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MISTAKES OF A NIGHT.
the crew of juvenile depredators were captured like Shakspeare and his deer-stealing colleagues ; and nothing but the respectability of Goldsmith's connections saved him from the punishment that would have awaited more plebeian delinquents.
An amusing incident is related as occurring in Goldsmith's last journey homeward from Edgeworthstown. His father's house was about twenty miles distant; the road lay through a rough country, impassable for carriages. Goldsmith procured a horse for the journey, and a friend furnished him with a guinea for travelling expenses. He was but a stripling of sixteen, and being thus suddenly mounted on horseback, with money in his pocket, it is no wonder that his head was turned. He determined to play the man, and to spend his money in independent traveller's style. Accordingly, instead of pushing directly for home, he halted for the night at the little town of Ardagh, and, accosting the first person he met, inquired, with somewhat of a consequential air, for the best house in the place. Unluckily, the person he had accosted was one Kelly, a notorious wag, who · was quartered in the family of one Mr. Featherstone, a gentleman of fortune. Amused with the self-consequence of the stripling, and willing to play off a practical joke at his expense, he directed him to what was literally " the best house in the place," namely, the family mansion of Mr. Featherstone. Goldsmith accordingly rode up to what he supposed to be an inn, ordered his horse to be taken to the stable, walked into the parlor, seated himself by the fire, and demanded what he could have for supper. On ordinary occasions he was diffident and even awkward in his manners, but here he was “ at ease in his inn," and felt called upon to show his manhood and enact the experienced traveller. His person was by no means calculated to play off his pretensions, for he was short and thick, with a pock-marked face, and an air and carriage by no means of a distinguished cast. The owner of the house, however, soon discovered his whimsical mistake, and, being a man of humor, determined to indulge it, especially as he accidentally learned that this intruding guest was the son of an old acquaintance.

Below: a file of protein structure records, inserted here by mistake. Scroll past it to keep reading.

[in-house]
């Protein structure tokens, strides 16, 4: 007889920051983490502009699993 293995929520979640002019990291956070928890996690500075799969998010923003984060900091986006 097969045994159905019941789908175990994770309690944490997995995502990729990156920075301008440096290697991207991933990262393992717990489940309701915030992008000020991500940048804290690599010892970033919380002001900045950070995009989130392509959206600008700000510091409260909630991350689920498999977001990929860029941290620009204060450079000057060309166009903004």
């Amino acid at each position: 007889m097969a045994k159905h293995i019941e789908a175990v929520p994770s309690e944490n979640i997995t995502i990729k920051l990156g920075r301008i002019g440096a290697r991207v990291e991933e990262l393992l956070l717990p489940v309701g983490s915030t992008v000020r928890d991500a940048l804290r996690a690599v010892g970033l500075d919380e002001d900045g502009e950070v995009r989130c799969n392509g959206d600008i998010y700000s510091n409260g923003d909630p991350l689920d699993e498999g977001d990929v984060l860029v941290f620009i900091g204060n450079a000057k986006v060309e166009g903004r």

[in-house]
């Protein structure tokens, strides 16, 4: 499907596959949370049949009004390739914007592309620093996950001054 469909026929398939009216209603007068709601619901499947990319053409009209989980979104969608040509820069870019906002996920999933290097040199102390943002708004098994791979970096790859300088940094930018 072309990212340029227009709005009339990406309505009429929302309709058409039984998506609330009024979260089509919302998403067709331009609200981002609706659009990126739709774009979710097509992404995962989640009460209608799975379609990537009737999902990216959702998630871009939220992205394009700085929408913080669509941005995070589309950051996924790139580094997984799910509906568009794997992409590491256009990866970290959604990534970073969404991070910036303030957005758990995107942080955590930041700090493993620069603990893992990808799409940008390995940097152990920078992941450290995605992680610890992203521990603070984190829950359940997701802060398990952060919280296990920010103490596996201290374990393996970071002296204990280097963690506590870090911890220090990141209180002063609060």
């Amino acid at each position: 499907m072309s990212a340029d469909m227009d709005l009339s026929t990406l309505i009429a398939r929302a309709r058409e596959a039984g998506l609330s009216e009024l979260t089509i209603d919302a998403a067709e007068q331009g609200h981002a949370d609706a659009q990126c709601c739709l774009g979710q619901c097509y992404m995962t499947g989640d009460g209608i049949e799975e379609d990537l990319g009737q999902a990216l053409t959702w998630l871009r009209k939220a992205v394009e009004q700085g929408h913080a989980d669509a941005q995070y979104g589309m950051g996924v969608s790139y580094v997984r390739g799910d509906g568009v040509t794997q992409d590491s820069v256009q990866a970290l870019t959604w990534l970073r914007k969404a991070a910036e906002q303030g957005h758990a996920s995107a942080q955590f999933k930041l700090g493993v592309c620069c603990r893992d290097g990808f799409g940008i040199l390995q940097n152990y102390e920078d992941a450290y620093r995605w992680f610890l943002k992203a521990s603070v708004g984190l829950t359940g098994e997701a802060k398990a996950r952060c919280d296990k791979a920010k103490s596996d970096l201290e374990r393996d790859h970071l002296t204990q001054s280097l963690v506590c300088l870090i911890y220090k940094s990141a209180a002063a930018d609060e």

Accordingly, Goldsmith was “ fooled to the top of his bent,” and permitted to have full sway throughout the evening. Never was schoolboy more elated. When supper was served, he most condescendingly insisted that the landlord, his wife and daughter should partake, and ordered a bottle of wine to crown the repast and benefit the house. His last flourish was on going to bed, when he gave especial orders to have a hot cake at breakfast. His confusion and dismay, on discovering the next morning that he had been swaggering in this free and easy way in the house of a private gentleman, may be readily conceived. True to his habit of turning the events of his life to literary account, we find this chapter of ludicrous blunders and cross-purposes dramatized many years afterward in his admirable comedy of “She Stoops to Conquer, or the Mistakes of a Night.”
Improvident Marriages in the Goldsmith Family.-- Goldsmith
at the University. — Situation of a Sizer. — Tyranny of Wilder, the Tutor. — Pecuniary Straits. — Street-Ballads. College Riot. Gallows Walsh. - College Prize. – A Dance interrupted.
HILE Oliver was making his way some
what negligently through the schools,